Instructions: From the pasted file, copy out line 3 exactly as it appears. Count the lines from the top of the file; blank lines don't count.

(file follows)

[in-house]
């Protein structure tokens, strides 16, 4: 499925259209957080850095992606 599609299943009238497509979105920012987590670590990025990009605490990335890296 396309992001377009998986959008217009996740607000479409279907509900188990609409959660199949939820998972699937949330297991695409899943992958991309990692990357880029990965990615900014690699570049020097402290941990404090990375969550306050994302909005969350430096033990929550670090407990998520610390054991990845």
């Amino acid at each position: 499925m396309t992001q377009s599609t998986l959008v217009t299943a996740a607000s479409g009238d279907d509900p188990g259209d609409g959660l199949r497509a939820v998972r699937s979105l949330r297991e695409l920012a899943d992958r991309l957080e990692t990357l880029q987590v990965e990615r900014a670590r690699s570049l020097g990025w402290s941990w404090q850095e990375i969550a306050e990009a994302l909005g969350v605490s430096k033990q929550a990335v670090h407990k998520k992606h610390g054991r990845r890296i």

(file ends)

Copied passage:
């Amino acid at each position: 499925m396309t992001q377009s599609t998986l959008v217009t299943a996740a607000s479409g009238d279907d509900p188990g259209d609409g959660l199949r497509a939820v998972r699937s979105l949330r297991e695409l920012a899943d992958r991309l957080e990692t990357l880029q987590v990965e990615r900014a670590r690699s570049l020097g990025w402290s941990w404090q850095e990375i969550a306050e990009a994302l909005g969350v605490s430096k033990q929550a990335v670090h407990k998520k992606h610390g054991r990845r890296i």